Ashton Kutcher Asks: Dude, Where Should I Change My Baby's Diaper?

The actor took to social media to point out how businesses make taking care of infants tough for modern dads.

(Photo: Ashton Kutcher/Facebook)

Mar 9, 2015· 2 MIN READ
Culture and education editor Liz Dwyer has written about race, parenting, and social justice for several national publications. She was previously education editor at Good.

Thanks to the birth of his daughter Wyatt Isabelle last October, actor Ashton Kutcher has discovered a harsh parenting reality—and we’re not talking about a lack of sleep and how expensive paying for a date-night babysitter can be.

“There are NEVER diaper changing stations in mens public restrooms. The first public men's room that I go into that has one gets a free shout out on my FB page! ‪#‎BeTheChange‬," Kutcher wrote on Facebook on Sunday.

The actor’s post seems to have touched a nerve with his followers on the social media platform. A typical post from Kutcher gets about ten or twenty thousand Facebook likes. But as of this writing, more than 208,000 people have liked this status update, and there are more than 7,700 comments. While some people are weighing in to suggest that Kutcher visit a specific restaurant in their town that has a baby-changing station, there are plenty of "right on"–type comments from moms and dads also fed up with the diaper double standard.

Although dads are increasingly involved in the care of children, some restaurants and stores haven’t caught up with the times. These days baby showers are often thrown for both parents, and some modern guys throw “man showers” for friends who are about to become fathers. After the baby arrives, about 90 percent of dads change diapers, and those who don’t are labeled “deadbeats.”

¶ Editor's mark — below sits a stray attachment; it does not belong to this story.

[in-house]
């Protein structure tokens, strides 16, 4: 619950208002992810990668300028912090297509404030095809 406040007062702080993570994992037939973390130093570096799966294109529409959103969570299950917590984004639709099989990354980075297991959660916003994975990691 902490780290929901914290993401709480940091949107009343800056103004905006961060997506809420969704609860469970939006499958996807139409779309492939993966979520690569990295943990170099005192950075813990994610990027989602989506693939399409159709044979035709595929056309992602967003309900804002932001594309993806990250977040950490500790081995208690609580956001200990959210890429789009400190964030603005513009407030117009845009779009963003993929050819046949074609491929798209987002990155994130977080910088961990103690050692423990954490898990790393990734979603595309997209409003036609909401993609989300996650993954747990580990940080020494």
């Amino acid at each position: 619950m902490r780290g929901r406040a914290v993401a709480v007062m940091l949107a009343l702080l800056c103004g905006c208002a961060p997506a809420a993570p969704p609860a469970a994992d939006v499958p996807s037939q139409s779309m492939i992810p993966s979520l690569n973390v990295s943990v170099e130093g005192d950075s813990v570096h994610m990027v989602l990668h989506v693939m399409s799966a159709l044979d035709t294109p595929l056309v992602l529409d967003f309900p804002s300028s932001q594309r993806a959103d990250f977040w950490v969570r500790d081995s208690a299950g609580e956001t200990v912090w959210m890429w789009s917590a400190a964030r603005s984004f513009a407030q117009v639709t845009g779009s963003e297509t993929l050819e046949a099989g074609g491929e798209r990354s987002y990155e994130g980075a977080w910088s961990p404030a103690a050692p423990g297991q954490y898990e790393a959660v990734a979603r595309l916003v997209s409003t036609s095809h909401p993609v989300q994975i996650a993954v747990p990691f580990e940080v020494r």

Last fall, however, Jerry Brown, the governor of California—where Kutcher and his wife, actor Mila Kunis, reside—vetoed two bills that would’ve made it easier for parents to change their children’s diapers. One of the bills would have required changing tables in both men’s and women’s restrooms in every public building, places such as City Hall or the public library. The second bill would have required businesses that had a changing table in the women’s restroom to install one in the men’s restroom too.

Brown said in a statement that it is “more prudent to leave the matter of diaper changing stations to the private sector.” But as Kutcher is finding, if left to the private sector, a changing table might not be provided at all. That can cause some parents to make decisions that probably seem gross to the rest of us. Last October the lack of a baby-changing station drove one Midwestern mom and dad to change their infant in the dining area of a Chipotle. Sure, other visitors and the staff at the restaurant complained, but there wasn’t a changing table in either restroom.

Some of Kutcher’s fans have advice for him and hope that he begins a campaign to bring diaper parity to public places.

“Use the family restrooms! Also complain cause let's be real you're [Ashton] Kutcher they will listen,” commented Facebook user Diana Angell. “I'll help you with a petition and we can get this done.”

The actor is getting the attention of organizations that advocate for parents. "The sexism in the placement of changing tables has to change. Love that you are speaking up. Well done!" wrote Baby Change, a group that works to ensure that all places "offer a safe place to change and breastfeed a baby." Perhaps we'll see Kutcher teaming up with Baby Change or other diaper equality advocates on this issue.